self.closed = False
        self.check_start_response = check_start_response

    def __iter__(self):
        return self

    def next(self):
        assert not self.closed, (
            "Iterator read after closed")
        v = self.iterator.next()
        if self.check_start_response is not None:
            assert self.check_start_response, (
                "The application returns and we started iterating over its body, but start_response has not yet been called")
            self.check_start_response = None
        return v
        
    def close(self):
        self.closed = True
        if hasattr(self.original_iterator, 'close'):
            self.original_iterator.close()

    def __del__(self):
        if not self.closed:
            sys.stderr.write(
                "Iterator garbage collected without being closed")
        assert self.closed, (
            "Iterator garbage collected without being closed")

def check_environ(environ):
    assert type(environ) is DictType, (
        "Environment is not of the right type: %r (environment: %r)"
        % (type(environ), environ))
    
    for key in ['REQUEST_METHOD', 'SERVER_NAME', 'SERVER_PORT',
                'wsgi.version', 'wsgi.input', 'wsgi.errors',
                'wsgi.multithread', 'wsgi.multiprocess',
                'wsgi.run_once']:
        assert key in environ, (
            "Environment missing required key: %r" % key)

    for key in ['HTTP_CONTENT_TYPE', 'HTTP_CONTENT_LENGTH']:
        assert key not in environ, (
            "Environment should not have the key: %s "
            "(use %s instead)" % (key, key[5:]))

    if 'QUERY_STRING' not in environ:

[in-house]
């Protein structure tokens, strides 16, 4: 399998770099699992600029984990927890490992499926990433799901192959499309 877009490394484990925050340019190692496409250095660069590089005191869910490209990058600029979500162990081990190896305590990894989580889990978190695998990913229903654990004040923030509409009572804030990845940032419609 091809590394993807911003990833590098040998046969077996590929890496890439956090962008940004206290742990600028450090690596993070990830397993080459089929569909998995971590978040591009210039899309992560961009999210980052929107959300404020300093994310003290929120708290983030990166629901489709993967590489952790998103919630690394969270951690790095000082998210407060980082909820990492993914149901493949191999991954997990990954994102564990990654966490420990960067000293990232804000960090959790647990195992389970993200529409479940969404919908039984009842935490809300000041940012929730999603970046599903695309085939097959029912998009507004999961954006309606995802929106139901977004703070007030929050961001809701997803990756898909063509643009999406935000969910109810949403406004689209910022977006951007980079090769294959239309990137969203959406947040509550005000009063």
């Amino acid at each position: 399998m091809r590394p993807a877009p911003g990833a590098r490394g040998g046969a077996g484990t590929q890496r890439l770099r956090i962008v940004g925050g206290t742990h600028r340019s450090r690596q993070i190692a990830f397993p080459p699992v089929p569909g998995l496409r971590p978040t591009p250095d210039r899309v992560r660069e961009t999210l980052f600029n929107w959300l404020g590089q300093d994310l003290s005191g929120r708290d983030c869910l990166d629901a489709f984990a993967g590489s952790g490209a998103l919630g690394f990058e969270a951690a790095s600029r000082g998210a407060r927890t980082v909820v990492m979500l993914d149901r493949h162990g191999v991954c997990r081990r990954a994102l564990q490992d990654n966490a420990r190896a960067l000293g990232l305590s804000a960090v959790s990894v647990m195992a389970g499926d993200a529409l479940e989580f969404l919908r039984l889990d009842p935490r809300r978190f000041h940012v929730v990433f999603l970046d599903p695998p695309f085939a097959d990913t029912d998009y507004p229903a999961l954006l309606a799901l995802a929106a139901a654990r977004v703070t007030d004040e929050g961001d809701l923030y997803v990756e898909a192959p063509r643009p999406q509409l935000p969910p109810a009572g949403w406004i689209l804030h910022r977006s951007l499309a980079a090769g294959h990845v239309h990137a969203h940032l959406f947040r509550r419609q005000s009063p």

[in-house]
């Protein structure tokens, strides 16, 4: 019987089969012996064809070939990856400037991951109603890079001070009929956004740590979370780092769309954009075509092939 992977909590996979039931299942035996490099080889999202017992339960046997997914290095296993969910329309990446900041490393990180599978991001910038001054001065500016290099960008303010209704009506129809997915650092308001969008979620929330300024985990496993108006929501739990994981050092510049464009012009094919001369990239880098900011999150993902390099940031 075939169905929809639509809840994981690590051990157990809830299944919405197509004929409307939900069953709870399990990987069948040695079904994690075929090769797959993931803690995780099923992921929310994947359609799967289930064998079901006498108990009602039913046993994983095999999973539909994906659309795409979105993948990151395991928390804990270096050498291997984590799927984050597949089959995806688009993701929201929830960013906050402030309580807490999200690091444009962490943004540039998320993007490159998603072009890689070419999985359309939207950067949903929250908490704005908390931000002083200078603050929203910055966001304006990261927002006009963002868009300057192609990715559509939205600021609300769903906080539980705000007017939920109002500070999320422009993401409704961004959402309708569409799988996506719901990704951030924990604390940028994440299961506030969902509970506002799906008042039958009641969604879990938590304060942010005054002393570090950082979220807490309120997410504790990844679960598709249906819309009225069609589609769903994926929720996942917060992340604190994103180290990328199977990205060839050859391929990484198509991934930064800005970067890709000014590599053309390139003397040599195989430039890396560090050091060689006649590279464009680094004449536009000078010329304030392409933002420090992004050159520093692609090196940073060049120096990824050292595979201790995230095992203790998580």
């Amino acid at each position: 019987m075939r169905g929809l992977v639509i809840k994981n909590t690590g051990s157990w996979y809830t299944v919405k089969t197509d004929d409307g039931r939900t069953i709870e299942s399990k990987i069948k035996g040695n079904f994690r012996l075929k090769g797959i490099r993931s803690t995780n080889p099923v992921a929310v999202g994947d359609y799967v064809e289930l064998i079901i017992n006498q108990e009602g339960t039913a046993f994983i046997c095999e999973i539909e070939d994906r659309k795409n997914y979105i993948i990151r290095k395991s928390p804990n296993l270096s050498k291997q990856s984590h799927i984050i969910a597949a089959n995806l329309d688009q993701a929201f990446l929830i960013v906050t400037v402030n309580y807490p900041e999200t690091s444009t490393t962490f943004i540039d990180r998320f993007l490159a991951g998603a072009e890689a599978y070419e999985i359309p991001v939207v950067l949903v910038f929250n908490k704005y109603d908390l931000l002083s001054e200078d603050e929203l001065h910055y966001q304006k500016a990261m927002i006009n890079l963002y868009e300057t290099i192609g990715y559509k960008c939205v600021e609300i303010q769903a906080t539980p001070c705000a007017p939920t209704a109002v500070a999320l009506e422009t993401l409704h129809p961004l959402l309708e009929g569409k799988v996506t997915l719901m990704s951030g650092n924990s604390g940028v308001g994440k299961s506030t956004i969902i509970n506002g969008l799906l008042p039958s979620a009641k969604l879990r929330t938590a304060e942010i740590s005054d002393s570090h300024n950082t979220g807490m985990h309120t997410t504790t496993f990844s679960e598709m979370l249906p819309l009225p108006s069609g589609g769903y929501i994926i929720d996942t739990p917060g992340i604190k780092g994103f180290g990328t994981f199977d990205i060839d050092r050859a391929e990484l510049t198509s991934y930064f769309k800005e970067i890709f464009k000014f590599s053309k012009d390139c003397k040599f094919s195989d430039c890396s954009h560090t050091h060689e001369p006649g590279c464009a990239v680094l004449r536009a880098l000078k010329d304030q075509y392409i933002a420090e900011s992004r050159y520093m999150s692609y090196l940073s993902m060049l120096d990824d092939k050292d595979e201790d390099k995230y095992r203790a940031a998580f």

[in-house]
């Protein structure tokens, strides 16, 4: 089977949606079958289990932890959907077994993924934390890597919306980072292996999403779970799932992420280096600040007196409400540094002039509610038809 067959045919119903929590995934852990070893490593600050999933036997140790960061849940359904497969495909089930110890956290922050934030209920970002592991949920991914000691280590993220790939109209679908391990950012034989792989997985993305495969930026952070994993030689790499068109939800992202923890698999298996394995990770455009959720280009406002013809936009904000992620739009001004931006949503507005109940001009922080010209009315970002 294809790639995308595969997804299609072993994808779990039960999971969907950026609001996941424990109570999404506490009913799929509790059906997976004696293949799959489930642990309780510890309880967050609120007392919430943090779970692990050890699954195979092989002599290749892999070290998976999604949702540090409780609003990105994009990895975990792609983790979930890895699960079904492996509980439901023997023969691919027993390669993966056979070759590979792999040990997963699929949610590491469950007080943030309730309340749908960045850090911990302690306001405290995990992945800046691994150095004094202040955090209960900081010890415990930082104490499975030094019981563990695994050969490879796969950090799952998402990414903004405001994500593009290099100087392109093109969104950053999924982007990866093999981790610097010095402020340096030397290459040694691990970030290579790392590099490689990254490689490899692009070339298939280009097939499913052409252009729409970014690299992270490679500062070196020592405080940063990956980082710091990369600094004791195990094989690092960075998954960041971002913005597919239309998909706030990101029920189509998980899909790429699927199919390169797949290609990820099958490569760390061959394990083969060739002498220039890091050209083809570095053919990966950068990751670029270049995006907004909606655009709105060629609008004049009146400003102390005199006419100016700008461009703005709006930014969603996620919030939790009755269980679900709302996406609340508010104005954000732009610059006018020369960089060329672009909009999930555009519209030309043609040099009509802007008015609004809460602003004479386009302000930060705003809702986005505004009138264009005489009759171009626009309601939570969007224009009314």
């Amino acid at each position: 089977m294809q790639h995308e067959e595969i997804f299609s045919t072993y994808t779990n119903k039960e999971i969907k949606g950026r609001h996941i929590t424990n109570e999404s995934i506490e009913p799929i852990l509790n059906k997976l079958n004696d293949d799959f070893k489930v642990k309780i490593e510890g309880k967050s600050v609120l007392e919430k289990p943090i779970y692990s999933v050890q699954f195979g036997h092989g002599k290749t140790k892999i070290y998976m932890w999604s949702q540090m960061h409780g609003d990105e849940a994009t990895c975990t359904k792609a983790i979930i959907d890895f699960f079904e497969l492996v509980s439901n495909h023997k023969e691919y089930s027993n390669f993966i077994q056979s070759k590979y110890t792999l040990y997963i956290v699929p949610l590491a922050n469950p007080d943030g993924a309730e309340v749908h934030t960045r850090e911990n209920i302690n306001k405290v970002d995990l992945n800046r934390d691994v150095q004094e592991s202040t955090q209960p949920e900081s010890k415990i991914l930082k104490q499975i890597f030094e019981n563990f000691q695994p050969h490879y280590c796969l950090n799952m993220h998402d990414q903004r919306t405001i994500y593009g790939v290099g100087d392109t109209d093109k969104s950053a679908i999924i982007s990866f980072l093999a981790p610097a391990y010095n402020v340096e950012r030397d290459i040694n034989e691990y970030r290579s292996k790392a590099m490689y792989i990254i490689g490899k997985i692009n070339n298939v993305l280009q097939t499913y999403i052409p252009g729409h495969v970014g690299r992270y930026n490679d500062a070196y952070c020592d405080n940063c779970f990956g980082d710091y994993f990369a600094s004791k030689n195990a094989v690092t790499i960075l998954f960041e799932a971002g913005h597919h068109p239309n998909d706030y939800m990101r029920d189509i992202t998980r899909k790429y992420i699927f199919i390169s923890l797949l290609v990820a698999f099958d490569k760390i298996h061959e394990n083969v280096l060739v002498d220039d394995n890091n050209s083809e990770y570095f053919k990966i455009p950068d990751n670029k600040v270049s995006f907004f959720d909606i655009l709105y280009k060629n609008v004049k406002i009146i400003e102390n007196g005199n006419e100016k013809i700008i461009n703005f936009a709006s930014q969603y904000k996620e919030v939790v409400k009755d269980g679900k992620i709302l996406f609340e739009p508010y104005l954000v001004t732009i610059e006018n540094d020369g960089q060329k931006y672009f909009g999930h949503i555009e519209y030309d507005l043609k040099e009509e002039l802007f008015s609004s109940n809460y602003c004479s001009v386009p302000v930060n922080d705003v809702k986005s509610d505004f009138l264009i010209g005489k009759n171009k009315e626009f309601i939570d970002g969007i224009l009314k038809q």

warnings.warn(
            'QUERY_STRING is not in the WSGI environment; the cgi '
            'module will use sys.argv when this variable is missing, '
            'so application errors are more likely',
            WSGIWarning)

    for key in environ.keys():
        if '.' in key:
            # Extension, we don't care about its type
            continue
        assert type(environ[key]) is StringType, (
            "Environmental variable %s is not a string: %r (value: %r)"
            % (key, type(environ[key]), environ[key]))
        
    assert type(environ['wsgi.version']) is TupleType, (
        "wsgi.version should be a tuple (%r)" % environ['wsgi.version'])
    assert environ['wsgi.url_scheme'] in ('http', 'https'), (
        "wsgi.url_scheme unknown: %r" % environ['wsgi.url_scheme'])

    check_input(environ['wsgi.input'])
    check_errors(environ['wsgi.errors'])

    # @@: these need filling out:
    if environ['REQUEST_METHOD'] not in (
        'GET', 'HEAD', 'POST', 'OPTIONS','PUT','DELETE','TRACE'):
        warnings.warn(
            "Unknown REQUEST_METHOD: %r" % environ['REQUEST_METHOD'],
            WSGIWarning)

    assert (not environ.get('SCRIPT_NAME')
            or environ['SCRIPT_NAME'].startswith('/')), (
        "SCRIPT_NAME doesn't start with /: %r" % environ['SCRIPT_NAME'])
    assert (not environ.get('PATH_INFO')
            or environ['PATH_INFO'].startswith('/')), (
        "PATH_INFO doesn't start with /: %r" % environ['PATH_INFO'])
    if environ.get('CONTENT_LENGTH'):
        assert int(environ['CONTENT_LENGTH']) >= 0, (
            "Invalid CONTENT_LENGTH: %r" % environ['CONTENT_LENGTH'])

    if not environ.get('SCRIPT_NAME'):
        assert environ.has_key('PATH_INFO'), (
            "One of SCRIPT_NAME or PATH_INFO are required (PATH_INFO "
            "should at least be '/' if SCRIPT_NAME is empty)")
    assert environ.get('SCRIPT_NAME') != '/', (
        "SCRIPT_NAME cannot be '/'; it should instead be '', and "
        "PATH_INFO should be '/'")

def check_input(wsgi_input):